Why Comic Book Writers Are Destroying Comic Books

I love comic books. Love them. I still remember my first comic book. I was in Kindergarten. A firefighter was discussing fire safety and as part of the free stuff he was giving out, I received a comic book titled Daredevil vs. Vapora #1.

Looking back on it, I realize how absolutely cheap this marketing ploy was. But man, did I love that comic. I read it until it fell apart. Eventually, I looked into other comics. I found out that the Batman cartoon that I knew and loved also was a comic book, and from then on, I was hooked.

And it is because I’m hooked to comic books that I come to you with this tidbit; comic book writers are going to kill this genre.

Let me back up a second. A few days ago, I read an article on Jezebel discussing the men’s rights movements (linked here). The article focuses on a specific chapter that uses misogynistic messages in an attempt to argue the point that feminism has gone too far in getting equal rights for women.

This article sparked a conversation with several authors of Lady Geek Girl and Friends. It also got me thinking about the genders in comic books. Constantly, comic books are getting slammed by feminist groups for not treating female superheroes with the same respect as male superheroes.

Now, it is true that most of the “famous” superheroes are male. Superman and Batman are at the forefront of any superhero discussion, while Wonder Woman doesn’t get nearly the credit she deserves.

It is also true that most of the “famous” comic book writers are male. Alan Moore, Stan Lee, and Frank Miller all get much more praise than, say, Nikola Scott, Felicia Henderson, and Gail Simone.

The truth is that, over time, men have written the majority of comic books, and have almost always, until recently, gotten to write the major players.

And some of those male writers love jacking with female heroes. Take Stephanie Brown from Batman. In her first incarnation from 1992 to her 2004 death, she was used as a love interest to Tim Drake. She is noted for two major things: getting pregnant and dying.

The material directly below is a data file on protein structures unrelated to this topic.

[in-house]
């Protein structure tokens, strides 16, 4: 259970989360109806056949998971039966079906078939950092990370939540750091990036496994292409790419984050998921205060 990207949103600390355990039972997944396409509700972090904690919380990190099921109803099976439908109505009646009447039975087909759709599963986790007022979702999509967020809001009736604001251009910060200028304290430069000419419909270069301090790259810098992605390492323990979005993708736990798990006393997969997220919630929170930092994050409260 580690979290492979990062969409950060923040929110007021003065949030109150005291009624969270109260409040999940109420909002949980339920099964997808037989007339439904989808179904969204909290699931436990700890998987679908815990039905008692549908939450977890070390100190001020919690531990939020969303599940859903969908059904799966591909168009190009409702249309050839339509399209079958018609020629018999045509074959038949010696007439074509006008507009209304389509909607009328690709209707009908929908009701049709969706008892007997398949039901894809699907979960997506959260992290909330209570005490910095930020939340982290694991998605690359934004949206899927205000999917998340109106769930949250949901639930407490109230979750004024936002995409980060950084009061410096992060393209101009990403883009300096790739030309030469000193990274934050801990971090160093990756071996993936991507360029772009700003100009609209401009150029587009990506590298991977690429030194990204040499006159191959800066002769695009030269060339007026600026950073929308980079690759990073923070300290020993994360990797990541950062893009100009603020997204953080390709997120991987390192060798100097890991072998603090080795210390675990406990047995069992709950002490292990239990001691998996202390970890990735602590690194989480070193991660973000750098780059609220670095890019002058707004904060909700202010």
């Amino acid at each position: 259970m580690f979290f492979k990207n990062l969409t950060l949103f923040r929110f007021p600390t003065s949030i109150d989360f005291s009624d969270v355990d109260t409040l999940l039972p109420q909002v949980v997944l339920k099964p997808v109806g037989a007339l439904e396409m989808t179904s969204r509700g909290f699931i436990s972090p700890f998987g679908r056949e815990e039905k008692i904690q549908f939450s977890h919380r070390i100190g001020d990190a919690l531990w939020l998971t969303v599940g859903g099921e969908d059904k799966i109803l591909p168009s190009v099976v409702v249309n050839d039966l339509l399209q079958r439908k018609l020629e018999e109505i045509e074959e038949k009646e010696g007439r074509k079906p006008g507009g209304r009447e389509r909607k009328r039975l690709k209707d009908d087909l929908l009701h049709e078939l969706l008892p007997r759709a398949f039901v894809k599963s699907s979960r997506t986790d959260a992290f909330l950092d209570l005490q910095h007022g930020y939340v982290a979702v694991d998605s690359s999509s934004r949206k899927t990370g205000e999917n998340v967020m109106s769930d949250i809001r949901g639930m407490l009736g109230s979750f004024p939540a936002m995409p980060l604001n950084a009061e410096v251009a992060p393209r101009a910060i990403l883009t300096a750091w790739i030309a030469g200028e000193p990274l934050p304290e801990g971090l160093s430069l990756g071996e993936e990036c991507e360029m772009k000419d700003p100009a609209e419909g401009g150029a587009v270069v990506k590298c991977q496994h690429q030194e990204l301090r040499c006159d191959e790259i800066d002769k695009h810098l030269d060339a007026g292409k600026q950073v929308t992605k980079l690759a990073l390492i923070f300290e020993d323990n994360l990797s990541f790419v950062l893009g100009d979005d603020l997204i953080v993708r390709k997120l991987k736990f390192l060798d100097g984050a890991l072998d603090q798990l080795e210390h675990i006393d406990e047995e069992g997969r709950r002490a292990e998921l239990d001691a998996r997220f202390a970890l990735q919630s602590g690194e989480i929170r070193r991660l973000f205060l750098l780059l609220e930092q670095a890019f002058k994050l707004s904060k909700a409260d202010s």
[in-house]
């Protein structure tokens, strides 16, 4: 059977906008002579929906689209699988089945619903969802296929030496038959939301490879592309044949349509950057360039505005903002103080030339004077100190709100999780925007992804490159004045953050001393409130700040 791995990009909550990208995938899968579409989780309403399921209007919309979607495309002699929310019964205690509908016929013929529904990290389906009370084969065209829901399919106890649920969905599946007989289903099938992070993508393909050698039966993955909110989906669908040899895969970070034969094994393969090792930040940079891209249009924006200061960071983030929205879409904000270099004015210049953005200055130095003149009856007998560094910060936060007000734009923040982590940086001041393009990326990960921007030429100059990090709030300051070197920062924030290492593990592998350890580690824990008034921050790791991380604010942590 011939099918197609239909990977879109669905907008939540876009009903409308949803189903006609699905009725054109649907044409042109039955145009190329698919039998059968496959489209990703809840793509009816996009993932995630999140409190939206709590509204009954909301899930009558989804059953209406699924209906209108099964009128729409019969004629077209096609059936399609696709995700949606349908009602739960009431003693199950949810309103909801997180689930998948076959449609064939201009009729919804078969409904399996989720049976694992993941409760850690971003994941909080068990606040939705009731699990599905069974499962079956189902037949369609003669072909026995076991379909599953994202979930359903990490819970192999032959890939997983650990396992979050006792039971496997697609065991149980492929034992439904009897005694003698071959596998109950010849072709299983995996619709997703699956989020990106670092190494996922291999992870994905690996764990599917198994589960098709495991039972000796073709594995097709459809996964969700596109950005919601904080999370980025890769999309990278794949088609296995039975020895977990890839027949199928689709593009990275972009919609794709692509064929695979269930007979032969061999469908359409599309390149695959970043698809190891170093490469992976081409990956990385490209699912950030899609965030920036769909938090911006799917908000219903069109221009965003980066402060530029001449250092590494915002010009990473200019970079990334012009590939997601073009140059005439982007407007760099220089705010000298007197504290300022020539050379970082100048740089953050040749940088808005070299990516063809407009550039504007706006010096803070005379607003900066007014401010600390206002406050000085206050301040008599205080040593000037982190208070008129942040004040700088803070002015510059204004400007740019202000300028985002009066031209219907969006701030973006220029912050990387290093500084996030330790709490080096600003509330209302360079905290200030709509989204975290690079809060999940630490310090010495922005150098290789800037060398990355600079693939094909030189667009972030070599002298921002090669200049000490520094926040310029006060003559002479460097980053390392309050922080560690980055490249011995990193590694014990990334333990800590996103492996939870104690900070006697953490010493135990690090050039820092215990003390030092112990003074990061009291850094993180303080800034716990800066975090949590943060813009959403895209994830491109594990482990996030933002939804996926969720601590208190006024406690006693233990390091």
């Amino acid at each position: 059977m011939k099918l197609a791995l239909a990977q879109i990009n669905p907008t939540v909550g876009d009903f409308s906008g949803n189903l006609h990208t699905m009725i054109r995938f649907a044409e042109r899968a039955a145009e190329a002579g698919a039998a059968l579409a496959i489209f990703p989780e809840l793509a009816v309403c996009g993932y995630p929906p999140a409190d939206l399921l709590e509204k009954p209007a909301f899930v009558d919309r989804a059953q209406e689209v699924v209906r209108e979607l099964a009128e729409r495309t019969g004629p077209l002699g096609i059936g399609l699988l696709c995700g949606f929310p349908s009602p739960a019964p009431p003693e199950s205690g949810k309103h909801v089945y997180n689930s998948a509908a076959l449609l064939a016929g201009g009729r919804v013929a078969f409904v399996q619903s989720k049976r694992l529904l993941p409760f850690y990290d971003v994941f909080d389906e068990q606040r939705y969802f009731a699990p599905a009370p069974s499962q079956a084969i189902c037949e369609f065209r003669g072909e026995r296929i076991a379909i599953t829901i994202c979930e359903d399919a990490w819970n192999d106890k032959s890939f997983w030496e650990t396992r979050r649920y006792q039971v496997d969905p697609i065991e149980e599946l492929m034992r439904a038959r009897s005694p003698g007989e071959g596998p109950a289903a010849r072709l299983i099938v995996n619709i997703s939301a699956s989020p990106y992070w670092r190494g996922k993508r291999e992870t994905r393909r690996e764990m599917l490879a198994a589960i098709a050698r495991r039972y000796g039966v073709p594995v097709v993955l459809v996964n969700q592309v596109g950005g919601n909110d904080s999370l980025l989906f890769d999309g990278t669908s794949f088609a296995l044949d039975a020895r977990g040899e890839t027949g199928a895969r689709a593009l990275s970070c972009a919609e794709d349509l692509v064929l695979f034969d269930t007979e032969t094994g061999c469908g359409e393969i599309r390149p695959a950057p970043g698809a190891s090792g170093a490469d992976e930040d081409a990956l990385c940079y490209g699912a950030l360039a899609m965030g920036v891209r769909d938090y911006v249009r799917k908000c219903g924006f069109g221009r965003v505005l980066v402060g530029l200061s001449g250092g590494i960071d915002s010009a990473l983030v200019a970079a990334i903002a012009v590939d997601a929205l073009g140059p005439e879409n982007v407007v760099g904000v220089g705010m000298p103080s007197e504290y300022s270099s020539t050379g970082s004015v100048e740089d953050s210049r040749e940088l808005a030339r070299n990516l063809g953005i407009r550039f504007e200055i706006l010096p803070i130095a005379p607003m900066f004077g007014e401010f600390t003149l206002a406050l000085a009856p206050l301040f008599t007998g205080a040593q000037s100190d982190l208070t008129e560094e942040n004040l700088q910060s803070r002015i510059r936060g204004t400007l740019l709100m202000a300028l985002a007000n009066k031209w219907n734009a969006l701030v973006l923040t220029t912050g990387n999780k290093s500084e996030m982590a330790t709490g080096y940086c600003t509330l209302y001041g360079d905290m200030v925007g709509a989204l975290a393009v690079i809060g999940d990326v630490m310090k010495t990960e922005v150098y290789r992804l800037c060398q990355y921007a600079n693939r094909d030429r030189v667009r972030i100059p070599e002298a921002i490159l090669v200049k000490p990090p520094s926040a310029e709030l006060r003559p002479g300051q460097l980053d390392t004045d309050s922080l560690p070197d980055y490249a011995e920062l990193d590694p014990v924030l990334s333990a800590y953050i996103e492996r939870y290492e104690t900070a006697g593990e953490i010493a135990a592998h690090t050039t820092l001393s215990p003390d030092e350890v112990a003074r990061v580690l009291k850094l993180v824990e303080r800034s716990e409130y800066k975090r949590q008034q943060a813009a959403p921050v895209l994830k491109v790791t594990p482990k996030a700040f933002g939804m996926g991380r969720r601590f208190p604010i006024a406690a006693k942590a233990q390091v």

Her death might be the most noteworthy thing about her. In 2004’s War Games crossover, she puts on the Robin suit, only to get sexually assaulted and murdered by Black Mask. Despite Batman constantly showing frustration with Brown, he lets her know that, despite living in Drake’s shadow, she was a Robin. Then she passes on.

And she doesn’t get a memorial in the Batcave for forever. Her memorial is put in the back corner, just past Bruce’s old copies of Superhero Digest. Apparently, that’s because Batman totally knew she was faking her death, as revealed in 2008.

I don’t like swearing in these articles, so I apologize for this, but bullshit!

This is one of the more famous examples of women being throwaway characters in comics, but there are more. The website Women in Refrigerators has compiled a list of women superheroes who have been tortured or killed in very meaningless ways. You guys know Ms. Marvel I? She has, in the history of her creation, been mind-controlled, impregnated by rape, had her powers and memories stolen, repowered only to lose her powers again, and oh, by the way, she’s an alcoholic.

What the heck?!

In an earlier column, I pointed out that there is a ten-to-one male-female ratio among comic book superheroes. That is a ridiculous ratio. Writers can create great stories for female characters. I’ve seen it done. They can also create new female superheroes to explore untapped story arcs.

And men’s rights movement groups should be angry at these writers, too. Stephanie Brown dies, so Batman must now avenge her. If he does, he’s fallen victim to “white knight syndrome”. But if he doesn’t, he’s a shallow person. The crappy plot device has now handcuffed Batman to act out of his element. The writer’s poor writing has cheapened both Brown and Batman’s character development.

Should there be equality in comic books? Absolutely. It’s a shame that the “boy’s club” is alive and well. I think that wonderful storytelling usually mirrors real life. How many strong women are out there? Tons. How many men? Tons.

So why can’t there be a strong female character? Why does a female character have to be used solely as a plot device for a male hero? It insults both sides.

Comic book readers, both male and female, need to unite on this point. Lazy writing is going to make weak superheroes, no matter the gender. Female characters are not toys to kill all willy-nilly. And male characters don’t have to “white knight” it every time a woman dies. I think female characters deserve the same right as male characters; to die in a glorious and tear-jerking way while saving whichever universe the comic is based in.

It’s totally fake, you guies!

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